Employee Benefits Program

A strong employee benefits program – including low-cost employee incentives, employee recognition programs, and employee appreciation programs – can help you improve morale and retention.

We provide employee appreciation day ideas, help you with employee retention strategies and employee benefits management

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The U.S. Department of Labor has answered a seemingly simple question that vexed many Washington insiders for months: Under the new health care reform law, what is the age limit for employees’ adult children to be eligible for coverage under a parent’s group health plan?
Every type of employee leave is different. Some leave requests involve difficult personal issues, while others can cause workplace morale problems. Plus, every state has different leave laws. What's worse, the costs of employee absenteeism—reflected in lost production, overtime and temporary replacements for the absent worker—can add up quickly. What's the best way to combat the problem?

Don’t be surprised if the new college grads who interview for jobs with your organization this summer tell you they’re looking for an employer that gives back to the community. Employee volunteer programs are morphing from a “nice-to-have” benefit to an expectation among employees and recruits—and it’s happening quickly. Here are five tips for starting a volunteer program:

One side effect of the recession: Cash-strapped employees are eating more fast food, exercising less and ignoring their health, studies show. All the more reason to refocus your wellness efforts. Nine lessons from recent studies:

It seems the recession has taught the nation’s bean counters a few things about what works when it comes to employee retention and satisfaction. In a new survey by Robert Half Management Resources, chief financial officers admit their biggest take-away from the recession is that they need to take better care of their workers.

If current demographic trends continue, employers in the future will have larger minority workforces—and see declining employee participation in retirement benefits plans. According to a recent study by the Employee Benefit Research Institute, only 28% of Hispanic employees and 41% of black workers take part in retirement plans. Use the following four strategies to increase minority employee participation in your retirement plan.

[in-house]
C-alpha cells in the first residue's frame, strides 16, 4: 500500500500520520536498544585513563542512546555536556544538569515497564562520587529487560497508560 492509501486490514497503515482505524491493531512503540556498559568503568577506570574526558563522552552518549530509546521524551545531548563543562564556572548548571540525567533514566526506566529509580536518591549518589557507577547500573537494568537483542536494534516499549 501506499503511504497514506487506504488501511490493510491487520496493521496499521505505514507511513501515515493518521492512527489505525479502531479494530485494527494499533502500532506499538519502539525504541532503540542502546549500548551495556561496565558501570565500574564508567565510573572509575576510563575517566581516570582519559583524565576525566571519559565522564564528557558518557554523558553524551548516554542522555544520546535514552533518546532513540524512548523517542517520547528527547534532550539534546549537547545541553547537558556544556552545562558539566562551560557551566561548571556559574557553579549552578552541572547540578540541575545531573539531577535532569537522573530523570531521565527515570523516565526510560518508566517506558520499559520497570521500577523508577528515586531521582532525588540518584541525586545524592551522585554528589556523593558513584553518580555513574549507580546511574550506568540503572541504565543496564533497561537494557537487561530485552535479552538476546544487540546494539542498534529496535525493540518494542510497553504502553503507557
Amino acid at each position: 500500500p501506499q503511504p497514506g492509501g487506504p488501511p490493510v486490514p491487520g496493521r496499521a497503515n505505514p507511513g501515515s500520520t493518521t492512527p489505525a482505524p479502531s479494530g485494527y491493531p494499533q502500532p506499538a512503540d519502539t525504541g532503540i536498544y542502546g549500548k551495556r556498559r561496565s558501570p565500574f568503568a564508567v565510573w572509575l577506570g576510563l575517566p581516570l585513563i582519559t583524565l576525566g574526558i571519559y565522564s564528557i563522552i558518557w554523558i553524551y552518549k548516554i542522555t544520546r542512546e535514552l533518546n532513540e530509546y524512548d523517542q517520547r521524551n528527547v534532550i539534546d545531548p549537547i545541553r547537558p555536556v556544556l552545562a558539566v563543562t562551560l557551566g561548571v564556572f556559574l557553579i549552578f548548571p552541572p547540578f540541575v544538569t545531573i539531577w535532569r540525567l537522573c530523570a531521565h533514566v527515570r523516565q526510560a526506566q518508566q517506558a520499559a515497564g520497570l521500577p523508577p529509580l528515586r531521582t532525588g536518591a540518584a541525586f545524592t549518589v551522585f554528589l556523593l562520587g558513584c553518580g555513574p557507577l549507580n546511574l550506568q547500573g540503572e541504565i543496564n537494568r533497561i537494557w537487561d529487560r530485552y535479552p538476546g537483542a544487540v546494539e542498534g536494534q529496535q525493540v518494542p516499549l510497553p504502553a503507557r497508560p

Even during a recession, it’s possible to beef up your benefits. Instead of spending money on new perks, spend some time thinking creatively about the perks you already offer—and present them to employees in a new light. Employees are likely to perceive that you’re adding benefits if you make existing ones more valuable. Here are some ways to get started:

Here’s added incentive to have crystal-clear attendance policies: Employees who are terminated for violating unclear or confusing attendance rules may end up collecting unemployment compensation. Here’s why: In many states, former employees can successfully argue that they were terminated through no fault of their own if they can show that the attendance policy was difficult to understand and comply with.

The new health care law forces most employers to either provide employee insurance or pay a per-employee fine. Although the impact of the reforms is still not clear, more than two-thirds of employers (68%) say they disagree that their organizations would be better off dropping coverage and paying the fine.

The nearly 2,000 employees who participated in Simonton Windows’ wellness program last year had such good results that the company was able to pay for its entire wellness initiative with the money it saved on health care. Simonton President Mark Savan says the program has reaped measurable improvements in employee health screenings for blood pressure, body mass index, smoking and cholesterol.